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China Economy 2016
http://www.theodora.com/wfbcurrent/china/china_economy.html
SOURCE: 2016 CIA WORLD FACTBOOK AND OTHER SOURCES


















China Economy 2016
SOURCE: 2016 CIA WORLD FACTBOOK AND OTHER SOURCES


Page last updated on June 22, 2014

Economy - overview:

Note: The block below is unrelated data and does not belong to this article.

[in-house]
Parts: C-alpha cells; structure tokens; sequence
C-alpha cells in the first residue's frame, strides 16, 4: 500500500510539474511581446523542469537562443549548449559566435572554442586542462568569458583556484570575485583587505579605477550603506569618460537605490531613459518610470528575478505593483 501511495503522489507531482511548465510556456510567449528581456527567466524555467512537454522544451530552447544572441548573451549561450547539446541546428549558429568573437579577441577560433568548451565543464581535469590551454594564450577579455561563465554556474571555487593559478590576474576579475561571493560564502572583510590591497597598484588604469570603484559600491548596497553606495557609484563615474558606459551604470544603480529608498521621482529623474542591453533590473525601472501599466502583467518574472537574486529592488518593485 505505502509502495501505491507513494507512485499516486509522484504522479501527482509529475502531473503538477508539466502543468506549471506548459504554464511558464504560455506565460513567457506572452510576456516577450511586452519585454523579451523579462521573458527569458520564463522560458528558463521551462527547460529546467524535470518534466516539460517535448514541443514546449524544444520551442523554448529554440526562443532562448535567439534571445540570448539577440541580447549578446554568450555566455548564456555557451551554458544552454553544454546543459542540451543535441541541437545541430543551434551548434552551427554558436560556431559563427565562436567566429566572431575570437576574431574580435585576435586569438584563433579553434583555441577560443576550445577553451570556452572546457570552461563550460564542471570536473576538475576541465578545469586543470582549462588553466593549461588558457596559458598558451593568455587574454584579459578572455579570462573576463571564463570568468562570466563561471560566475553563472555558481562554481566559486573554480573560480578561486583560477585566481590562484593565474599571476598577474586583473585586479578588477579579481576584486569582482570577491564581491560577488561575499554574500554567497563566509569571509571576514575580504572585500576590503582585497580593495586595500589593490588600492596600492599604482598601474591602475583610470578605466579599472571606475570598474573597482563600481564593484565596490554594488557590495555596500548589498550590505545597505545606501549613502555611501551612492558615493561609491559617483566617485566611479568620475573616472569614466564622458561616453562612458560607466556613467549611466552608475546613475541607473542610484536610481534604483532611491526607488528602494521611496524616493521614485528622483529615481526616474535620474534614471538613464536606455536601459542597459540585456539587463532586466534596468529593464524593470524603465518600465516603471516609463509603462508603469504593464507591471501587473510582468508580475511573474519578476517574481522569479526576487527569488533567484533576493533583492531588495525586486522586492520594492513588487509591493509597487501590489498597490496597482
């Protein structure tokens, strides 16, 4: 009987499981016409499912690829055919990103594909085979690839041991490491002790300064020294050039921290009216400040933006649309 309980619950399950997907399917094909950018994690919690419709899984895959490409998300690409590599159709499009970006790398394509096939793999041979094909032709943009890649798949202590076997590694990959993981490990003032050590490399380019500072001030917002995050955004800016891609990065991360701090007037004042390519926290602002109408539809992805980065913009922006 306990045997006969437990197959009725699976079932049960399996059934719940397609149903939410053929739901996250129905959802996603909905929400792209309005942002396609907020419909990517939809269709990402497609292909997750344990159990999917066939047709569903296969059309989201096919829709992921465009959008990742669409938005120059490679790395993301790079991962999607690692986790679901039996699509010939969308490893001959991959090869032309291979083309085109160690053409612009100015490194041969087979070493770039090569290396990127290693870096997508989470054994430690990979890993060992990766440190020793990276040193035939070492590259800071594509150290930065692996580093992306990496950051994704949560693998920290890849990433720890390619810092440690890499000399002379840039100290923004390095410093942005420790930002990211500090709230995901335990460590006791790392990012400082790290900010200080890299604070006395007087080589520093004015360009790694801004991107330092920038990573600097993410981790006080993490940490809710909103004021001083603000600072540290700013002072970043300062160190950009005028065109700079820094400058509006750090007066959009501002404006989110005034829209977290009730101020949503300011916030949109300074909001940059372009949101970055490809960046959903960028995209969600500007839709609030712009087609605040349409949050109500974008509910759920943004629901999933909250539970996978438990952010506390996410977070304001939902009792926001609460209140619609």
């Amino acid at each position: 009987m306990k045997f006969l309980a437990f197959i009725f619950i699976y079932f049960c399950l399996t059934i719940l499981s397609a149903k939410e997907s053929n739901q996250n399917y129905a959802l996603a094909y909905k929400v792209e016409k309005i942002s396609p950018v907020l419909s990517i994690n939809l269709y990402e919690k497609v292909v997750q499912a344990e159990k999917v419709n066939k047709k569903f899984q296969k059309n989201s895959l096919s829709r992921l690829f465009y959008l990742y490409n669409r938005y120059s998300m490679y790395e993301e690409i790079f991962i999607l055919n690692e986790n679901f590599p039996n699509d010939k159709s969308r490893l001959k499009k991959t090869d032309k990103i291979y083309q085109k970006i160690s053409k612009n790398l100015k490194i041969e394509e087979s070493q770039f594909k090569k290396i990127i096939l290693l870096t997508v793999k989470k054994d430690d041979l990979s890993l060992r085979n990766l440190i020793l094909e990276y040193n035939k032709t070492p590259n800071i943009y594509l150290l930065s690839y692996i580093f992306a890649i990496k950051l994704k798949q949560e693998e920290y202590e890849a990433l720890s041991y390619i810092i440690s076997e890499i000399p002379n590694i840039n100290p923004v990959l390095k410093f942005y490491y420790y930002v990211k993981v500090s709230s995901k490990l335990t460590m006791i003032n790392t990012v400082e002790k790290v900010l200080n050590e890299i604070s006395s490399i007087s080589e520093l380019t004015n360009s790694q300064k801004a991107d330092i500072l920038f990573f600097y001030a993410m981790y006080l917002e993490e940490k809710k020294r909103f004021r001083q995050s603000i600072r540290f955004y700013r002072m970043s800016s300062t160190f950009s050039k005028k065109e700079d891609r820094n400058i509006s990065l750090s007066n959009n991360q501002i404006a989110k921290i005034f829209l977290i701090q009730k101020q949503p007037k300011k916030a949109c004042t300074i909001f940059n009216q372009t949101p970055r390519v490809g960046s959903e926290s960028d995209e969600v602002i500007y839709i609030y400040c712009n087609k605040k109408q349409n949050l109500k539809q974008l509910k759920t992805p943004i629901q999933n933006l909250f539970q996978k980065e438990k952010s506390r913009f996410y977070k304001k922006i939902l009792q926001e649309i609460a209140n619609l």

Since the late 1970s China has moved from a closed, centrally planned system to a more market-oriented one that plays a major global role - in 2010 China became the world's largest exporter. Reforms began with the phasing out of collectivized agriculture, and expanded to include the gradual liberalization of prices, fiscal decentralization, increased autonomy for state enterprises, growth of the private sector, development of stock markets and a modern banking system, and opening to foreign trade and investment. China has implemented reforms in a gradualist fashion. In recent years, China has renewed its support for state-owned enterprises in sectors considered important to "economic security," explicitly looking to foster globally competitive industries. After keeping its currency tightly linked to the US dollar for years, in July 2005 China moved to an exchange rate system that references a basket of currencies. From mid 2005 to late 2008 cumulative appreciation of the renminbi against the US dollar was more than 20%, but the exchange rate remained virtually pegged to the dollar from the onset of the global financial crisis until June 2010, when Beijing allowed resumption of a gradual appreciation and expanded the daily trading band within which the RMB is permitted to fluctuate. The restructuring of the economy and resulting efficiency gains have contributed to a more than tenfold increase in GDP since 1978. Measured on a purchasing power parity (PPP) basis that adjusts for price differences, China in 2013 stood as the second-largest economy in the world after the US, having surpassed Japan in 2001. The dollar values of China's agricultural and industrial output each exceed those of the US; China is second to the US in the value of services it produces. Still, per capita income is below the world average. The Chinese government faces numerous economic challenges, including: (a) reducing its high domestic savings rate and correspondingly low domestic consumption; (b) facilitating higher-wage job opportunities for the aspiring middle class, including rural migrants and increasing numbers of college graduates; (c) reducing corruption and other economic crimes; and (d) containing environmental damage and social strife related to the economy's rapid transformation. Economic development has progressed further in coastal provinces than in the interior, and by 2011 more than 250 million migrant workers and their dependents had relocated to urban areas to find work. One consequence of population control policy is that China is now one of the most rapidly aging countries in the world. Deterioration in the environment - notably air pollution, soil erosion, and the steady fall of the water table, especially in the North - is another long-term problem. China continues to lose arable land because of erosion and economic development. The Chinese government is seeking to add energy production capacity from sources other than coal and oil, focusing on nuclear and alternative energy development. Several factors are converging to slow China's growth, including debt overhang from its credit-fueled stimulus program, industrial overcapacity, inefficient allocation of capital by state-owned banks, and the slow recovery of China's trading partners. The government's 12th Five-Year Plan, adopted in March 2011 and reiterated at the Communist Party's "Third Plenum" meeting in November 2013, emphasizes continued economic reforms and the need to increase domestic consumption in order to make the economy less dependent in the future on fixed investments, exports, and heavy industry. However, China has made only marginal progress toward these rebalancing goals. The new government of President XI Jinping has signaled a greater willingness to undertake reforms that focus on China's long-term economic health, including giving the market a more decisive role in allocating resources.